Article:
Dara is a big proponent of good nutrition, strength training, and stretching. She has a huge 205 bench press!!

I enjoyed the insight into the swimming culture. It seems if you want to continue competitive swimming past college, the typical route is to train with a collegiate team. She trained for a time with the Stanford team, until she essentially got voted out. It was felt she was garnering too much attention. If you are looking for drama, there's a bit of that in this book too -- in terms of relationships with fellow swimmers and coaches.

One conspicuously absent theme was that of finances - and paying for all that training, travel, and a team of "stretchers" who travels with you. Dara has a pretty robust modelling career and her family is quite well off. While she did describe some struggles as a new mom preparing for Beijing, finances were never mentioned. (I probably noticed that just because I am trying to figure out how I will pay to get to New Zealand next year!!)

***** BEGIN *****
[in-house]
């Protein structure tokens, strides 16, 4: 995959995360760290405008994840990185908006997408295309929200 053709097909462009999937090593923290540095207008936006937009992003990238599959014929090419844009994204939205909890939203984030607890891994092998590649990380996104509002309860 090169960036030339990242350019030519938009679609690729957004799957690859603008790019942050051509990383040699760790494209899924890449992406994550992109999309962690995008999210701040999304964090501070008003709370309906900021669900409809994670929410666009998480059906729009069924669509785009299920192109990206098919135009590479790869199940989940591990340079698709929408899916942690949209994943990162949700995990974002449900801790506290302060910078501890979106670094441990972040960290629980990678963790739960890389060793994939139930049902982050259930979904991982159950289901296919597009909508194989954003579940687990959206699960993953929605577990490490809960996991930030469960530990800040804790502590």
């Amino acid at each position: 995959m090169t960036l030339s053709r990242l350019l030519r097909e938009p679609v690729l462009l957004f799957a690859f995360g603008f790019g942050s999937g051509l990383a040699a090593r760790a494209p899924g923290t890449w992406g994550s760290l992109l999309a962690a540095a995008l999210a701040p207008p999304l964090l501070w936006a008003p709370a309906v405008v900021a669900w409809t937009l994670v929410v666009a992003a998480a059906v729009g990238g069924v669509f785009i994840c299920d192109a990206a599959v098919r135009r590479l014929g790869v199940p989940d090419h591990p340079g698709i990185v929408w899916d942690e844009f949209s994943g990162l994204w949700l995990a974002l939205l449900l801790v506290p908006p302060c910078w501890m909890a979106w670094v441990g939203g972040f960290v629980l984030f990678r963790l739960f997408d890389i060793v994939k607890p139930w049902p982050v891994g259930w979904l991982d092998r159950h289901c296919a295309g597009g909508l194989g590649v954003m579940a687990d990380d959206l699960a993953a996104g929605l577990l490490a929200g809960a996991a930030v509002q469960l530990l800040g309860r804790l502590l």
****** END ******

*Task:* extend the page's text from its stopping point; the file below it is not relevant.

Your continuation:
It was an enjoyable read especially as a master's athlete. Dara's story is powerful. I see age as a definite asset in triathlon where the discipline and toughness gained from having been around a few years is an advantage in training and racing.

Monday, September 19, 2011

Listening skills

I sometimes wonder what it must be like to coach me. Am I high maintenance, low maintenance, do I follow directions better or worse than others? Is there head-shaking with deep sighs when my emails and workout notes are read?